Sorry, you need to enable JavaScript to visit this website.

Professional

  • This online application allows the user to import data from online resources such as Facebook, Google Analytics, GitHub, as well as spreadsheets on their own computers. They can then drag-and-drop variables to make graphs automatically. The basic version is free, but you can upgrade to a paid version which allows combining data across services and, if the data come from an online resource, the user has the choice to have Data Hub keep the graphs updated as the data changes.
    0
    No votes yet
  • This software makes it easier to use the R language. It includes a code debugger, editing, and visualization tools.

    0
    No votes yet
  • This is a web application framework for R, in which you can write and publish web apps without knowing HTML, Java, etc. You create two .R files: one that controls the user interface, and one that controls what the app does. The site contains examples of Shiny apps, a tutorial on how to get started, and information on how to have your apps hosted, if you don't have a server.

    0
    No votes yet
  • This online booklet comes out of the Mosaic project. It is a guide aimed at students in an introductory statistics class. After a chapter on getting started, the chapters are grouped around what kind of variable is being analyzed. One quantitative variable; one categorical variable; two quantitative variables; two categorical variables; quantitative response, categorical predictor; categorical response, quantitative predictor; and survival time outcomes.
    0
    No votes yet
  • The Comprehensive Epidemiologic Data Resource is a collection of data sets. It includes definitions of each variable in the data set. It requires a login to retrieve the data sets. Registering involves giving your name and address and the name of the study and a detailed description of the intended use of the data.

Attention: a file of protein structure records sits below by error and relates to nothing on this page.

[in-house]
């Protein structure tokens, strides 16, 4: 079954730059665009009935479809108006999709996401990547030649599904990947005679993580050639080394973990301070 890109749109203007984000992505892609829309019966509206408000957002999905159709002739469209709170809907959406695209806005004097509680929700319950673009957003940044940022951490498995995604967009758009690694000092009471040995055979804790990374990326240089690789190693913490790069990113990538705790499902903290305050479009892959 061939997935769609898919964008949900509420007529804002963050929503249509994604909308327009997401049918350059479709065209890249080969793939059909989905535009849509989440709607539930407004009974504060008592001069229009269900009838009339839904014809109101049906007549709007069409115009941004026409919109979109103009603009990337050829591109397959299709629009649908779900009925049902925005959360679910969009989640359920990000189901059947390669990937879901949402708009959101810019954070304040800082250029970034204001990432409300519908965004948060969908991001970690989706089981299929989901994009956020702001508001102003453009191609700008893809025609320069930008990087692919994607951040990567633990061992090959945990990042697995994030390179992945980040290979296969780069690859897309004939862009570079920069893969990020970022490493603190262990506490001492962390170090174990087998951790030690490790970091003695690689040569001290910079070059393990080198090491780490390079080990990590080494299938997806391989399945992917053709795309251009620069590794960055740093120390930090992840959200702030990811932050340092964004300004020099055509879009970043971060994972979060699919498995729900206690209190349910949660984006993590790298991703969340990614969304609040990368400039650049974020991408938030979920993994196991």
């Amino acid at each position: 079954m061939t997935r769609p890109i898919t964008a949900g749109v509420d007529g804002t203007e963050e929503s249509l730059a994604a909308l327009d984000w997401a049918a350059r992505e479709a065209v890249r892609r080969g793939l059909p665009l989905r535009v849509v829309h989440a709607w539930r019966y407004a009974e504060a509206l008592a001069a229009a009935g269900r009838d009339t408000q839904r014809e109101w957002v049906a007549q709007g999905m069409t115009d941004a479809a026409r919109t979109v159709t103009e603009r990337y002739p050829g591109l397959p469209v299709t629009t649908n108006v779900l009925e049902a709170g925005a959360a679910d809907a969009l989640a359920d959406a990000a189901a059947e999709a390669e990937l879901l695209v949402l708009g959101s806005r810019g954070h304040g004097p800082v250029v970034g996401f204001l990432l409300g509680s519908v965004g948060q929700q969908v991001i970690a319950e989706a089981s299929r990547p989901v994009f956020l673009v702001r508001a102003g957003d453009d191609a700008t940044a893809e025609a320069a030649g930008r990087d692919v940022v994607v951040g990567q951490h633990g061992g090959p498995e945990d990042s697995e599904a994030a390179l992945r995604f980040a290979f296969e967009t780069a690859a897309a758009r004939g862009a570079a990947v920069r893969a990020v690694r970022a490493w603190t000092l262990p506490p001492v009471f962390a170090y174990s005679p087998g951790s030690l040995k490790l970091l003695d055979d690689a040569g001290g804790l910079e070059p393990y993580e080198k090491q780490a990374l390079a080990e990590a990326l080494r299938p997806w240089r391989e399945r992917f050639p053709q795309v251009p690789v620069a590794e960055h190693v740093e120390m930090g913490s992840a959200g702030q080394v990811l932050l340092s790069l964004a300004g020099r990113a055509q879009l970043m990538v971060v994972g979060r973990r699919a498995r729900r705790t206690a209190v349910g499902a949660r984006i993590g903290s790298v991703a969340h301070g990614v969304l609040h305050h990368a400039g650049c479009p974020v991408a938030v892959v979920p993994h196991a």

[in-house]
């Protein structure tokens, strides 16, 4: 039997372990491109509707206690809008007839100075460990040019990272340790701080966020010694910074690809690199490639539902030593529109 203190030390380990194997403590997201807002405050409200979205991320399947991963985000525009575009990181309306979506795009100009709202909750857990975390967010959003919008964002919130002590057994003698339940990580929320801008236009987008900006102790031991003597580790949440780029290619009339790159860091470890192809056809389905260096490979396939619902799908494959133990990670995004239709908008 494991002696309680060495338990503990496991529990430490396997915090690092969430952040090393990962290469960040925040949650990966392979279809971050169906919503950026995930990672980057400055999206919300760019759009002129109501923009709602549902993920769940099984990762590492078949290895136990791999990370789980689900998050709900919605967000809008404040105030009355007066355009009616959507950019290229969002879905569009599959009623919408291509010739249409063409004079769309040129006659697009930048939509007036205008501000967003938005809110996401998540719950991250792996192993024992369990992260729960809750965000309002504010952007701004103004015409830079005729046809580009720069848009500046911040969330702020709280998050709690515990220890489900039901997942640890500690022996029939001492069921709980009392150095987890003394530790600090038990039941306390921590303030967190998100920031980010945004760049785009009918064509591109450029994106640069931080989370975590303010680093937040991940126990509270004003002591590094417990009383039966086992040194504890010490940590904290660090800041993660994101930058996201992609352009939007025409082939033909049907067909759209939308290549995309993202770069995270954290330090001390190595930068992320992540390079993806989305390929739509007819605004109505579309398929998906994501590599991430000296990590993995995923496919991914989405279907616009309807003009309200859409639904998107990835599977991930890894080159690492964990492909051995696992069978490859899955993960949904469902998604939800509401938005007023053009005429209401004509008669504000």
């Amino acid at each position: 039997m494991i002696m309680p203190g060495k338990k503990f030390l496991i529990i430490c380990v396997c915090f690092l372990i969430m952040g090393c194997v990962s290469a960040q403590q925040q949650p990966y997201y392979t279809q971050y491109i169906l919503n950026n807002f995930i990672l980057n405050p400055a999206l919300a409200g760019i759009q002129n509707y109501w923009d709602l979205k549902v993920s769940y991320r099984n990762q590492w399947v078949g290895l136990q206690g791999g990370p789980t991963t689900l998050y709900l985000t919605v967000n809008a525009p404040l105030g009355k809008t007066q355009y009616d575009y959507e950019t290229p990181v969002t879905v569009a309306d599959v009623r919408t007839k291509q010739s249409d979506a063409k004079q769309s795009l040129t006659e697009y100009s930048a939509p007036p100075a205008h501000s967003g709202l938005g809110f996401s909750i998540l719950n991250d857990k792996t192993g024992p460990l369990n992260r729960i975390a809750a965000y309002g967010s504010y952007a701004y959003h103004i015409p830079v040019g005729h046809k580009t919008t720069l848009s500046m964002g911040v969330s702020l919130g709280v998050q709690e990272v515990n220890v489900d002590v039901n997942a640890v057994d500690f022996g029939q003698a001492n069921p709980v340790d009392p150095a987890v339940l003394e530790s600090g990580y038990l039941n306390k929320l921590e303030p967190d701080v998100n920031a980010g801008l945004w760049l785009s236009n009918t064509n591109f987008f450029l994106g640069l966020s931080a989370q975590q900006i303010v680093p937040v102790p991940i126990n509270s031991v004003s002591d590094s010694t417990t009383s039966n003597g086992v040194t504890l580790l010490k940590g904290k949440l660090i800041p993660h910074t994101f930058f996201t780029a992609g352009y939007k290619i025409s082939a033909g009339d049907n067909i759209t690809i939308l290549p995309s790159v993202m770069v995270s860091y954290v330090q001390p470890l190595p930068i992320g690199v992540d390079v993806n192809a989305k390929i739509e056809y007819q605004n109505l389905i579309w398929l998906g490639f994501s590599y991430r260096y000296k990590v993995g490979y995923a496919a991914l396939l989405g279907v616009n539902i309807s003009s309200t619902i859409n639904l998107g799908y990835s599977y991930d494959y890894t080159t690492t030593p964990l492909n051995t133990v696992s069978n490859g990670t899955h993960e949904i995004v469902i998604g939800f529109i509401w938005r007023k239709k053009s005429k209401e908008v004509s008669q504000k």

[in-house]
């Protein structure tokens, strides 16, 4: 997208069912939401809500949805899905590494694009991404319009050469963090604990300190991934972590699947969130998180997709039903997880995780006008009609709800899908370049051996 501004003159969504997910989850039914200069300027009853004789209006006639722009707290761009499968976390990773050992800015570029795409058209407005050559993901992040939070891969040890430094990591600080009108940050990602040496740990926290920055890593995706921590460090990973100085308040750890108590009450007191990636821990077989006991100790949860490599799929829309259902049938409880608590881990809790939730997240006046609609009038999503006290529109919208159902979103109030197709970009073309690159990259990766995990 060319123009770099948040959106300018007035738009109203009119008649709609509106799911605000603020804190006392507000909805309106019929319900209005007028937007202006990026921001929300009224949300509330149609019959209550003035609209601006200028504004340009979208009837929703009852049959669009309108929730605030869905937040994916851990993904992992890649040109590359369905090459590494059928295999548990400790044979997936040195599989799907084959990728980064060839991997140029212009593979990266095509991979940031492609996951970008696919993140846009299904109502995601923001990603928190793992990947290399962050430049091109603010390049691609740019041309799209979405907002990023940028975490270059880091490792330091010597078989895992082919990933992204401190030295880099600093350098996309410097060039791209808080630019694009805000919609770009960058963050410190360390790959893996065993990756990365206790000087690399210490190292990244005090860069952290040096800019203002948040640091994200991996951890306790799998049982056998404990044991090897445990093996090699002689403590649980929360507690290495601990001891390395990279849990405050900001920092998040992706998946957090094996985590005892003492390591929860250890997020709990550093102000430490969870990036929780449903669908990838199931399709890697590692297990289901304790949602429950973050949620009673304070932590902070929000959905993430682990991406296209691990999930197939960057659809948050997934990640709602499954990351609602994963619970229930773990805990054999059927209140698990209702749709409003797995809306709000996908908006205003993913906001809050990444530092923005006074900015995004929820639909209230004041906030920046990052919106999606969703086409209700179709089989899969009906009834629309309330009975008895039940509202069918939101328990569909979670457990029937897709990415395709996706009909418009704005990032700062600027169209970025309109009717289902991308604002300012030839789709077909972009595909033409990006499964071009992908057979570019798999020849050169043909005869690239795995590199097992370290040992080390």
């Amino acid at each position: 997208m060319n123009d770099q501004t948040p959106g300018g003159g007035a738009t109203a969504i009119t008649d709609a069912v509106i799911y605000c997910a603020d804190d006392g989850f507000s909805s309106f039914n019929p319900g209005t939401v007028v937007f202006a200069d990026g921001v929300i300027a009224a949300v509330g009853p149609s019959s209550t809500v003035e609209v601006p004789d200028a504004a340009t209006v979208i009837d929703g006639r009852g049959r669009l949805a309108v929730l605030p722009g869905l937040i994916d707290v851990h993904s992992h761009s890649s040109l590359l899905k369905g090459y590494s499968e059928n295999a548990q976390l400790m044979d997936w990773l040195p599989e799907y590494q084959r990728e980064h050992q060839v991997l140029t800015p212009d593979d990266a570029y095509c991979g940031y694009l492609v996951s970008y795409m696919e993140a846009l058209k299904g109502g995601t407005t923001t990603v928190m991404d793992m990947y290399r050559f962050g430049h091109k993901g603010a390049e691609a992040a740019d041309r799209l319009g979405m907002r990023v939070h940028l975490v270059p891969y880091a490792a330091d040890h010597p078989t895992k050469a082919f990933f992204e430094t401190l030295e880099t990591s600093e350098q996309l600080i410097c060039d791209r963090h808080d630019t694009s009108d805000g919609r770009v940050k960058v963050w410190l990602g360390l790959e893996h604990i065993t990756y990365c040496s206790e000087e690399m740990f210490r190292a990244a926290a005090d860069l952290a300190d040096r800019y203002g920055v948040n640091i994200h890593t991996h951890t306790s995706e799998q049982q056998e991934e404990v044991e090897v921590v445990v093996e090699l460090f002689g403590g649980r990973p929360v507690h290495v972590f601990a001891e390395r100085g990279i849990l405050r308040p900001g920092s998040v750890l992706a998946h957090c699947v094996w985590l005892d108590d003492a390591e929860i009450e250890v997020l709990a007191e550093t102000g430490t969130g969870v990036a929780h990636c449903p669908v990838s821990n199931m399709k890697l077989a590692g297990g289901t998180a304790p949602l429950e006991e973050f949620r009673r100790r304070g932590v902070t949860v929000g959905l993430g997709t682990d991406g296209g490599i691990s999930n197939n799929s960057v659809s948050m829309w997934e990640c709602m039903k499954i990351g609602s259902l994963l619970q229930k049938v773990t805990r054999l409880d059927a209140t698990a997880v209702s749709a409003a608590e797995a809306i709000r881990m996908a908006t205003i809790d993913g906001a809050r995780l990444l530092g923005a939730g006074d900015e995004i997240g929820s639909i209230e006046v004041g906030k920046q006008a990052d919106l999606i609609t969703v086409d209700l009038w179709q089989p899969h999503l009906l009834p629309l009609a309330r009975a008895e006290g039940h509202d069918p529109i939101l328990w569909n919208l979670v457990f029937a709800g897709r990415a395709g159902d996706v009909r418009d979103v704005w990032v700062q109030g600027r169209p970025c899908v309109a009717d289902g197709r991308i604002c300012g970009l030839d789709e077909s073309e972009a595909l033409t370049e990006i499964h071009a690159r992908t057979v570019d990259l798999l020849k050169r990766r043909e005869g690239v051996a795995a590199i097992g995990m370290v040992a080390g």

0
    No votes yet
  • This software allows you to extract data from published graphs. There is a web-based app and a downloadable version. First, you provide the software with a picture of the graph in question. Then you give it two points on the x-axis and two points on the y-axis for reference. Then you click on the points on the graph that you want to extract. The points are put into a .csv file.

    0
    No votes yet
  • A cartoon for use in celebrations of Random Acts of Kindness Day which is an unofficial holiday in many countries typically celebrated in February. Cartoon by John Landers (www.landers.co.uk) based on the suggested illustrating text and concept from Larry Lesser (The University of Texas at El Paso). The cartoon was first displayed on the website http://www.worldofstatistics.org on Random Acts of Kindness day in February 2014. Free to use in the classroom and on course web sites or other non-profit teaching uses.

    0
    No votes yet
  • There is no such thing as luck; there is only adequate or inadequate preparation to cope with a statistical universe. is a quote by American Science fiction writer Robert Anson Heinlein (1907-1988). The quote appears at the begiining of section 2 of his 1958 serialized novel "Have Space Suit - Will Travel".

    0
    No votes yet
  • ...statisticians are the new sexy vampires, only even more pasty. A quote by American playwright, columnist, and humorist Paul M. Rudnick (1957 - ) from his November 19, 2012 essay "A Date with Nate" in "The New Yorker". The essay arose after the correct prediction of the winner of the presidential race in all 50 states in 2012 by statistician Nate Silver

    0
    No votes yet
  • A joke that can be used when teaching six sigma process control ideas or chi-squared goodness-of-fit tests. The joke was written in 2013.

    0
    No votes yet

Pages

register